Recently the Voice of Russia posted a story "Meeting a Shark: Be Prepared!"
In the annals of sideways media reportage on sharks this particular article got the attention of one Doc Gruber. His article comments serves as a smart, fact filled template, on effective pro-shark media response.
Hattip:Mike over in Fiji.
Doc Gruber on Sharks
Dear Voice of Russia: Thank you for allowing me to comment on your article Meeting a Shark: Be Prepared. In all my 50 years of professionally studying sharks I do not think I have ever read an article so full of clichés and downright misinformation than reporter Yelena Kovachich has produced. Russia is a nation with many experts on shark biology (for example Dr. Feodor Litvanov email@example.com) so it is clear to me that Yelena did not do her homework.
I will give a few examples but one concern is the swindle that the Sochi Aquarium seems to be running. Training divers on how to respond to sharks is just a scam. The explanation given by your reporter shows that the Sochi program directors know noting about swimming with sharks or shark behavior. They seem to be just pandering to the fears caused by such mythical stories as Jaws which irrationally frighten the public. Then they have the nerve to charge them to play right into the fears that they themselves created. Just one more point: thousands of divers spend tens of millions of rubles annually to swim with sharks and they mainly prepare with cameras!!
Ok—on to some of the misinformation: Yelana states that Divers show people how to hide from them among coral reefs—do you think someone could actually hide from a shark? They can sense you sounds and even the electrical signals from you metallic dive gear!! Why would someone need to hide from a shark?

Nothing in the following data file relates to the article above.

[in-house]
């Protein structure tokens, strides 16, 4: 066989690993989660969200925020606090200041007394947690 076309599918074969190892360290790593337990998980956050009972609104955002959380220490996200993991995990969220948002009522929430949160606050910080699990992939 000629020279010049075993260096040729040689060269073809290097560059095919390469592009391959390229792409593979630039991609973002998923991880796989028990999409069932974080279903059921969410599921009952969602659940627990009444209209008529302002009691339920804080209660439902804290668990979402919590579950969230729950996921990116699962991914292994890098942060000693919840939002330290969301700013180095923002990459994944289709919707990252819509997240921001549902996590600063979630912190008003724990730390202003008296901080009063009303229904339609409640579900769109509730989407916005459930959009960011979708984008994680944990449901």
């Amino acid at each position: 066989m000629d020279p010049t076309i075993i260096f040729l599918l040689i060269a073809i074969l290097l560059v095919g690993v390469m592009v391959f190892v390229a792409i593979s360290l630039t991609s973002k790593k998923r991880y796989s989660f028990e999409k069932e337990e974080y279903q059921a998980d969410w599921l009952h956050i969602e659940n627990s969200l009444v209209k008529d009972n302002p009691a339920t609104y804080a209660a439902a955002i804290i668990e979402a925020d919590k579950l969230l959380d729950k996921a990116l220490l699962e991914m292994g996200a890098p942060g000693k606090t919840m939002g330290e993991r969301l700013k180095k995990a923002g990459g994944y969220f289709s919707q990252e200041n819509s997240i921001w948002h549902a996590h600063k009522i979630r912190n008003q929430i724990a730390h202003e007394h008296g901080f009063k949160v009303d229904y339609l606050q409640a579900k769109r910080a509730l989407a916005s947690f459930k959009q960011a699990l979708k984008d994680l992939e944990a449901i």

Your chances to survive if attacked by these creatures are slim to none-- Patently untrue. You chances of surviving an attack are better than 100:1 as the three Russian shark attack survivors learned. On the other hand your chances of being attacked while in the water are about 5,000,000:1.
Sharks can sense tiny amounts of blood - even a single drop - in the water up to 5 kilometers away and trace them back to their source. Again patently untrue. Shark can not detect blood at all. They do sense amino acids present in some kinds of blood but do not seem that interested in human blood. In any case sharks detect dilutions of around 1 part amino acid to 1,000,000 parts of water. This means that if you dilute a drop of blood in 1000 liters of seawater a shark could barely detect it. Can you imagine the amount of water in 5 km of ocean? Pure nonsense.
Three people will be enough to scare a shark away. Where did this number come from? There were more than three people in the water when the unfortunate Russians—all three were bitten.
The largest sharks known - the great whites - dwell along the east coast of the USA. They regularly attack people, confusing them with their top menu selection - sea lions and seals. Here is a sentence with four pieces of misinformation. 1 The larger shark is the whale shark Rincodon typus; 2. White sharks being warm blooded dwell pretty much where they want—inshore to open sea, topical or temperate seas. 3. Great whites do not regularly attack people and even considering the tiny number of attacks, are not even in first place. That dishonor belongs to the bull shark, Carcharhinus leucas. 4. Great whites are not confused by people nor is their main food sea lions which incidentally are only found off the west coast of the US, not the east coast. And while they do eat seals and sea lions during the pupping season they also eat many varieties of fish and other sharks.
Need I go on? Here is my thought on the subject: How many citizens of Russia and the Ukraine have enjoyed holidays in Egypt’s Sharm area? Of those how many have been bitten by sharks? Nearly all of them have been exposed to sharks while swimming in the Red Sea with no negative experiences. However when humans enter the sea they enter the realm of the shark as well as myriads of other potentially dangerous species. You take a chance albeit infinitely small when swimming in the ocean. You main concern should be drowning or getting hit by a boat. Enjoy the ocean! Live to the fullest!!
Dr. Samuel H. Gruber
Division of Marine Biology and Fisheries
Rosenstiel School of Marine and Atmospheric Sciences
University of Miami 33149-1098
Bimini Biological Field Station
9300 SW 99 St
Miami FL 33176-2050
305 274 0628 fax or phone